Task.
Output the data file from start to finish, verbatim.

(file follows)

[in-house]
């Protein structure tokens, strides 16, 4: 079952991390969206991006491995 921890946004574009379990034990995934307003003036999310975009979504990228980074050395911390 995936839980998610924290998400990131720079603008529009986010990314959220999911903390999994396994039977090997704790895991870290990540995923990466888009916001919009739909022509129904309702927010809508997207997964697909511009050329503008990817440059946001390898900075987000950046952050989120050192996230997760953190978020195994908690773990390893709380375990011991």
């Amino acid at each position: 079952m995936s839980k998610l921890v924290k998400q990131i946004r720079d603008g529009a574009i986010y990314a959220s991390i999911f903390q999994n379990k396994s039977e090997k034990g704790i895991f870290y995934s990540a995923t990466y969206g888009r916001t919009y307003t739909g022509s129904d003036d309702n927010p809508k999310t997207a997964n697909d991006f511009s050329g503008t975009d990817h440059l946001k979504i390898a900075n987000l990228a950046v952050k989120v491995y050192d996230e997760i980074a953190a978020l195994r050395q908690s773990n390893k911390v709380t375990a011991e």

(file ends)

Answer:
[in-house]
């Protein structure tokens, strides 16, 4: 079952991390969206991006491995 921890946004574009379990034990995934307003003036999310975009979504990228980074050395911390 995936839980998610924290998400990131720079603008529009986010990314959220999911903390999994396994039977090997704790895991870290990540995923990466888009916001919009739909022509129904309702927010809508997207997964697909511009050329503008990817440059946001390898900075987000950046952050989120050192996230997760953190978020195994908690773990390893709380375990011991």
């Amino acid at each position: 079952m995936s839980k998610l921890v924290k998400q990131i946004r720079d603008g529009a574009i986010y990314a959220s991390i999911f903390q999994n379990k396994s039977e090997k034990g704790i895991f870290y995934s990540a995923t990466y969206g888009r916001t919009y307003t739909g022509s129904d003036d309702n927010p809508k999310t997207a997964n697909d991006f511009s050329g503008t975009d990817h440059l946001k979504i390898a900075n987000l990228a950046v952050k989120v491995y050192d996230e997760i980074a953190a978020l195994r050395q908690s773990n390893k911390v709380t375990a011991e």